I’d never dived into Mike Mignola and Troy Nixey’s Jenny Finn before, but now that Dark Horse is re-issuing it in single-issue format with coloring by Dave Stewart, what the hell, I’m game to give it a go. Part one establishes its time period, locale, and personages amazingly well, Mignola’s plotting is tight, and Nixey (who really should direct another movie, goddamnit — Don’t Be Afraid Of The Dark was all kinds of creepy fun), while betraying a bit of Sam Kieth influence at the margins, has an art style that’s heavy on the atmospherics but not at the expense of his human (I think, at any rate) characters, all of whom look incredibly unique and are instantly memorable. Jack The Ripper meets The Shadow Over Innsmouth? I’m down for four issues of that, no problem. This one’s well worth both your time and $3.99.

Brian Canini sent some more of his Drunken Cat Comics-published minis my way (for which I’m thankful), and if there’s one among them I’d rank as a “must-buy” it would be Blirps, a surrealistic collection of drop-dead hilarious one-page strips featuring long-necked, tentacled, mechanical monsters all plagued by various debilitating neuroses and illustrated in Canini’s engaging minimalist style. I don’t know if they live on a planet of their own or here on Earth, as they’re occasionally seen interacting with us mere mortals, but it doesn’t really matter, anyway — juxtaposing the bizarre with the all-too-familiar is the order of the day here, both physically and psychologically, and the results border on the downright sublime. $1.99 for eight full-color pages is a pretty solid (enough) deal in today’s small-press scene, so I have no reservations whatsoever about giving this one a full-throated (and even fuller-necked) recommendation.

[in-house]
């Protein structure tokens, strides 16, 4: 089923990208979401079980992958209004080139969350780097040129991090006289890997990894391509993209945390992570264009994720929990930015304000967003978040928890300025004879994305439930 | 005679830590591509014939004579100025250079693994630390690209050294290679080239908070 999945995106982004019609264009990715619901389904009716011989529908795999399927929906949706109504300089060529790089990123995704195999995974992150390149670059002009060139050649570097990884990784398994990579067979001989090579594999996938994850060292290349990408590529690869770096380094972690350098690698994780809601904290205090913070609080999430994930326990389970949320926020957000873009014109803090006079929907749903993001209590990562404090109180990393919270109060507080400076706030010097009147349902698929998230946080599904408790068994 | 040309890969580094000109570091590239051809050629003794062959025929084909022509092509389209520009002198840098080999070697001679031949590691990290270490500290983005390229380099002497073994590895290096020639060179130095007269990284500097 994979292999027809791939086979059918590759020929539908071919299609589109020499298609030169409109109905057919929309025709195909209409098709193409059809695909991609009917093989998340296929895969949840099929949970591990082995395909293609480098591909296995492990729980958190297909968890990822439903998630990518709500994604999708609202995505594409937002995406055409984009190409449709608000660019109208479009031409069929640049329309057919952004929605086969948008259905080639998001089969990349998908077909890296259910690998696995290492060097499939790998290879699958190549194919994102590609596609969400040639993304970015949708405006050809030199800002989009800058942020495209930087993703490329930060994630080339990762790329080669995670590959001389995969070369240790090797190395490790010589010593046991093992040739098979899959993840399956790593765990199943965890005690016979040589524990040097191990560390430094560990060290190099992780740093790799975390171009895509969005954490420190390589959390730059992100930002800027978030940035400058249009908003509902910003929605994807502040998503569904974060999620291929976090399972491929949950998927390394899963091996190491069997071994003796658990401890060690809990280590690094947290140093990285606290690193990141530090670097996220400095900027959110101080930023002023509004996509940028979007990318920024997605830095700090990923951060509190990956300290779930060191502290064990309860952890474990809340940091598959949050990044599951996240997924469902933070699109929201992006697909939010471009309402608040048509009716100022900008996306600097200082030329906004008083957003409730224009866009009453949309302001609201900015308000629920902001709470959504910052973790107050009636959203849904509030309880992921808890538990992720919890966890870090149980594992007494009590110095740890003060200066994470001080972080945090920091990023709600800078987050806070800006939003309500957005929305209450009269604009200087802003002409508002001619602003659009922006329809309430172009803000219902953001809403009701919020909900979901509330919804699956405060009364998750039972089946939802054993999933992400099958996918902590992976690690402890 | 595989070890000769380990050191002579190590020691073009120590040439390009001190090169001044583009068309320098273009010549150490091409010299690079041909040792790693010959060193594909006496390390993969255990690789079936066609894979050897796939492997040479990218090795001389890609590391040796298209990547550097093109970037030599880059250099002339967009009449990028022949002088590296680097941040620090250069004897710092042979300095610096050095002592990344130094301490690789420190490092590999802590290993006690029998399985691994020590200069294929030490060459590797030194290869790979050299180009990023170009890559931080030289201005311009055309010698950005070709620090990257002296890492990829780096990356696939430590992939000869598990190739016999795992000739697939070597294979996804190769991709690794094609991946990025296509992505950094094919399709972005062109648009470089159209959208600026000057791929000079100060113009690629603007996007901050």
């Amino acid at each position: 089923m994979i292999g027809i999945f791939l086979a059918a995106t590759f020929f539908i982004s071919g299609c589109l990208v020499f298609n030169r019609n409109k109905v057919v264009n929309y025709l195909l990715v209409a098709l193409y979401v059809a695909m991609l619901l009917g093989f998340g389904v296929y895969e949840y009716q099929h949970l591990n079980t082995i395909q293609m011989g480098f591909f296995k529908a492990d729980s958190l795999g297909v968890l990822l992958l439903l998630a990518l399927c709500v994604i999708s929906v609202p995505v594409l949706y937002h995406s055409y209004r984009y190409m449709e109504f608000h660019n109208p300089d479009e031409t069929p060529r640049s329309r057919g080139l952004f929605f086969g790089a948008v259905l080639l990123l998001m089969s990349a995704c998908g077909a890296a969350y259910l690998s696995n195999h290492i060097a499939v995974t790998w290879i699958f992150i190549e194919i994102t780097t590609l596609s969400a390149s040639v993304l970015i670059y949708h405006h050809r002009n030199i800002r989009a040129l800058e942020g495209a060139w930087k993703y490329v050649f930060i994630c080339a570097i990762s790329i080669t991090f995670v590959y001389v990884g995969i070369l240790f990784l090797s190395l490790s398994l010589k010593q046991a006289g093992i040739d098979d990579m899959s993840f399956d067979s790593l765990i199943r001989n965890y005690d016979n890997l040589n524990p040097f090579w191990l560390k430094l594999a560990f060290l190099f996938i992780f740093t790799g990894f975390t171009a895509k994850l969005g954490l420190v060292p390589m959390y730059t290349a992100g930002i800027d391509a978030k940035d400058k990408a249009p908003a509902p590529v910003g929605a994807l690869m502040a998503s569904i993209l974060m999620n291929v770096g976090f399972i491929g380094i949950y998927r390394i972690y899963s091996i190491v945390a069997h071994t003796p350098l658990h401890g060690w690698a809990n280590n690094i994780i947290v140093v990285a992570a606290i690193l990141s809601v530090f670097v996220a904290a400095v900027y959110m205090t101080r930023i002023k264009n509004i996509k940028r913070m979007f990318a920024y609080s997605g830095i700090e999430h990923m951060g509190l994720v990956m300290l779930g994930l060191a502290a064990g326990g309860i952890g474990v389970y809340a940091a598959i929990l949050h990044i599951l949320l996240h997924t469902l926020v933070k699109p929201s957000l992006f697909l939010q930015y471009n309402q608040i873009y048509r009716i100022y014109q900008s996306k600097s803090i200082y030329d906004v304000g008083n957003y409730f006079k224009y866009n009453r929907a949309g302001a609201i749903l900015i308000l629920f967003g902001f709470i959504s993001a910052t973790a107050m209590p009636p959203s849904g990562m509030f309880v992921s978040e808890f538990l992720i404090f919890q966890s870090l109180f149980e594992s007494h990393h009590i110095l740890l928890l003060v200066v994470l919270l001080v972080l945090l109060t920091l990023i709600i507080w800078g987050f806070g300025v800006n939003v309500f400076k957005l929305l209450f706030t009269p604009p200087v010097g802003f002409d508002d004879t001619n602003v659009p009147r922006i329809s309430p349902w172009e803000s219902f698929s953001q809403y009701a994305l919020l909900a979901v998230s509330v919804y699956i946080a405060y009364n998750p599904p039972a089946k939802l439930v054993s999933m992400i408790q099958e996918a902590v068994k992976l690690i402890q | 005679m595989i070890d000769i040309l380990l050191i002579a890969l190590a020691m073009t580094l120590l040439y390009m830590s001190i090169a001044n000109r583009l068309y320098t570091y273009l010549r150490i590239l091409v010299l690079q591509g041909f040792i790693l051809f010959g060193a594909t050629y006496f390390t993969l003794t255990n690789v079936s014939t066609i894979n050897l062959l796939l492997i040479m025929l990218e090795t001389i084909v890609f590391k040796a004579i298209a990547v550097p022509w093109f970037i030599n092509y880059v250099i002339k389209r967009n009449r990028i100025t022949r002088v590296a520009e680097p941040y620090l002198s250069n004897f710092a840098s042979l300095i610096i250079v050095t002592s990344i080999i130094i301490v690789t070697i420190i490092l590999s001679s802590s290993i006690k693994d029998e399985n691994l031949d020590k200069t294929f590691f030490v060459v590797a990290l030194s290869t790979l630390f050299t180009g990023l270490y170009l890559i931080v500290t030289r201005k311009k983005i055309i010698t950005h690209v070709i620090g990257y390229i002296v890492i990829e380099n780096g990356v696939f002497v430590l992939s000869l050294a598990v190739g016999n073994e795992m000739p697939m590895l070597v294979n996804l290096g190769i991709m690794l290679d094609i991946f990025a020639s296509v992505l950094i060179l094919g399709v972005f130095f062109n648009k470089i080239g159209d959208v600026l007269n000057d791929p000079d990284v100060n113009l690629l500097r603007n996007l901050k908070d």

Less successful is Glimpses Of Life, a continuation of Canini’s diary comics, now four issues in and focused more or less exclusively on the early-days development of newborn daughter Izzy. Don’t get me wrong, I have no beef whatsoever with the subject matter, but a cartoonist’s diary is one of the rare exceptions to my “floppies are a better format than trades and/or graphic novels” rule. As I mentioned a week or two back in my pretty-damn-glowing review of the same author’s The Big Year, it really does take a good 30 or so pages to get into the flow of how he approaches the entire exercise of diary cartooning, and any chronicle of day-to-day life is going to benefit from being absorbed in big chunks rather than small simply because so many of the subtle changes a person goes through seep in slowly over time. The 16-page format here simply doesn’t give one adequate opportunity to “get in the groove” given that you’re done reading the thing in five minutes and, essentially, nothing has happened.

Which probably sounds like a more harsh condemnation than I mean it to, now that I think about it, so let me just say this — when Canini collects all this stuff into a single volume I’ll absolutely buy it and just as absolutely enjoy it (at least if past performance is anything to go by), but three bucks a pop for these short installments? I can’t really give that a “thumbs-up.” I also hope that he comes up with a better title for the inevitable collection, as well, because Glimpses Of Life, while certainly accurate, is too precious and cloying for its own good.

Okay, that’s enough for this time around, I think — see you back here on the other side of the Superman vs. Doctor Manhattan dust-up that nobody (at least nobody in their right mind) was asking for.